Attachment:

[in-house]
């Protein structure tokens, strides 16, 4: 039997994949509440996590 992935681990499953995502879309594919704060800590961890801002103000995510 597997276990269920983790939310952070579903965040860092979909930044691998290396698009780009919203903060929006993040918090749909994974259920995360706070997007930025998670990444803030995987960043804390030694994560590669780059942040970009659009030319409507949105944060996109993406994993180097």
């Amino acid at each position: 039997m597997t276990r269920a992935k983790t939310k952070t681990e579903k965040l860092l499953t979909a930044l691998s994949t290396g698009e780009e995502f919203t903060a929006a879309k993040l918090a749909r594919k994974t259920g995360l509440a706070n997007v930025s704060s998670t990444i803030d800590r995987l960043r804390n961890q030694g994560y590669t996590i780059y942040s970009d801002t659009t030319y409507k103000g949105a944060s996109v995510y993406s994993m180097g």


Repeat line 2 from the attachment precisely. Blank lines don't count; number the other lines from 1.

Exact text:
């Protein structure tokens, strides 16, 4: 039997994949509440996590 992935681990499953995502879309594919704060800590961890801002103000995510 597997276990269920983790939310952070579903965040860092979909930044691998290396698009780009919203903060929006993040918090749909994974259920995360706070997007930025998670990444803030995987960043804390030694994560590669780059942040970009659009030319409507949105944060996109993406994993180097």